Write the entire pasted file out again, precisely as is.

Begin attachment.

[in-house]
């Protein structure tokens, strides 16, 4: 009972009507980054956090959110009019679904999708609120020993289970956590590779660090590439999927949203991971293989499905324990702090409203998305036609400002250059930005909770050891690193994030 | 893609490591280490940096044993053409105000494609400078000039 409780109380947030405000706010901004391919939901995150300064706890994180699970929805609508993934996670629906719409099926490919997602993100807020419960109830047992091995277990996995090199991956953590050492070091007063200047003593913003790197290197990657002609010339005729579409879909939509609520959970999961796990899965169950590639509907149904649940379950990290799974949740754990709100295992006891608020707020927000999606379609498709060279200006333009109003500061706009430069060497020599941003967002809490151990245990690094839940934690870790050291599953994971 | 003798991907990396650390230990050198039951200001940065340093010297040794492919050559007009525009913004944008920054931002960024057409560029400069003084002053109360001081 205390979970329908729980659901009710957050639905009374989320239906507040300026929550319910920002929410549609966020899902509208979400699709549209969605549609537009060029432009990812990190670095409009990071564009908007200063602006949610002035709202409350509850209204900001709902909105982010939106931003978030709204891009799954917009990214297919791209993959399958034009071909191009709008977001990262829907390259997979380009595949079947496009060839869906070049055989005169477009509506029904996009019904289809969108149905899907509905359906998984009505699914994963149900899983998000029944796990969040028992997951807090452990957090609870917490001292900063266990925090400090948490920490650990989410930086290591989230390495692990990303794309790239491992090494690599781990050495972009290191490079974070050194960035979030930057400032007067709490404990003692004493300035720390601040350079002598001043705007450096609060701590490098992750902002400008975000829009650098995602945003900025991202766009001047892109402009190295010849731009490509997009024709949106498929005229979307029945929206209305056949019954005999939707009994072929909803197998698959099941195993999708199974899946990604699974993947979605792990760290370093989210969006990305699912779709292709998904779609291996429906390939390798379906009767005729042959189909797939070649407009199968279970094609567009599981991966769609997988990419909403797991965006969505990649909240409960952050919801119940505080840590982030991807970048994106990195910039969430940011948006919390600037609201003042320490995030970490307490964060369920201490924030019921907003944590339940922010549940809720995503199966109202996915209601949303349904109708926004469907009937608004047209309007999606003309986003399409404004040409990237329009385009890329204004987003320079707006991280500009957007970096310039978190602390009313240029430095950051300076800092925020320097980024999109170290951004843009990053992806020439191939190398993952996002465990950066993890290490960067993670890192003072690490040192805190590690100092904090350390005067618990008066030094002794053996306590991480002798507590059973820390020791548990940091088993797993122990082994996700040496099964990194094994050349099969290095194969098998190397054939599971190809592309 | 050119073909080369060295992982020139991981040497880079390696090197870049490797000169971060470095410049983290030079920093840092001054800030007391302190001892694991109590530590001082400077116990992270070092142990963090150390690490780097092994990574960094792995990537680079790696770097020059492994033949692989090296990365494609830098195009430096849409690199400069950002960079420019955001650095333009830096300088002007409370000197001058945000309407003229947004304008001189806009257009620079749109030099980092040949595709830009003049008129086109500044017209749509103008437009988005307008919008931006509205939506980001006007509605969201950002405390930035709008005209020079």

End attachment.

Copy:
[in-house]
């Protein structure tokens, strides 16, 4: 009972009507980054956090959110009019679904999708609120020993289970956590590779660090590439999927949203991971293989499905324990702090409203998305036609400002250059930005909770050891690193994030 | 893609490591280490940096044993053409105000494609400078000039 409780109380947030405000706010901004391919939901995150300064706890994180699970929805609508993934996670629906719409099926490919997602993100807020419960109830047992091995277990996995090199991956953590050492070091007063200047003593913003790197290197990657002609010339005729579409879909939509609520959970999961796990899965169950590639509907149904649940379950990290799974949740754990709100295992006891608020707020927000999606379609498709060279200006333009109003500061706009430069060497020599941003967002809490151990245990690094839940934690870790050291599953994971 | 003798991907990396650390230990050198039951200001940065340093010297040794492919050559007009525009913004944008920054931002960024057409560029400069003084002053109360001081 205390979970329908729980659901009710957050639905009374989320239906507040300026929550319910920002929410549609966020899902509208979400699709549209969605549609537009060029432009990812990190670095409009990071564009908007200063602006949610002035709202409350509850209204900001709902909105982010939106931003978030709204891009799954917009990214297919791209993959399958034009071909191009709008977001990262829907390259997979380009595949079947496009060839869906070049055989005169477009509506029904996009019904289809969108149905899907509905359906998984009505699914994963149900899983998000029944796990969040028992997951807090452990957090609870917490001292900063266990925090400090948490920490650990989410930086290591989230390495692990990303794309790239491992090494690599781990050495972009290191490079974070050194960035979030930057400032007067709490404990003692004493300035720390601040350079002598001043705007450096609060701590490098992750902002400008975000829009650098995602945003900025991202766009001047892109402009190295010849731009490509997009024709949106498929005229979307029945929206209305056949019954005999939707009994072929909803197998698959099941195993999708199974899946990604699974993947979605792990760290370093989210969006990305699912779709292709998904779609291996429906390939390798379906009767005729042959189909797939070649407009199968279970094609567009599981991966769609997988990419909403797991965006969505990649909240409960952050919801119940505080840590982030991807970048994106990195910039969430940011948006919390600037609201003042320490995030970490307490964060369920201490924030019921907003944590339940922010549940809720995503199966109202996915209601949303349904109708926004469907009937608004047209309007999606003309986003399409404004040409990237329009385009890329204004987003320079707006991280500009957007970096310039978190602390009313240029430095950051300076800092925020320097980024999109170290951004843009990053992806020439191939190398993952996002465990950066993890290490960067993670890192003072690490040192805190590690100092904090350390005067618990008066030094002794053996306590991480002798507590059973820390020791548990940091088993797993122990082994996700040496099964990194094994050349099969290095194969098998190397054939599971190809592309 | 050119073909080369060295992982020139991981040497880079390696090197870049490797000169971060470095410049983290030079920093840092001054800030007391302190001892694991109590530590001082400077116990992270070092142990963090150390690490780097092994990574960094792995990537680079790696770097020059492994033949692989090296990365494609830098195009430096849409690199400069950002960079420019955001650095333009830096300088002007409370000197001058945000309407003229947004304008001189806009257009620079749109030099980092040949595709830009003049008129086109500044017209749509103008437009988005307008919008931006509205939506980001006007509605969201950002405390930035709008005209020079």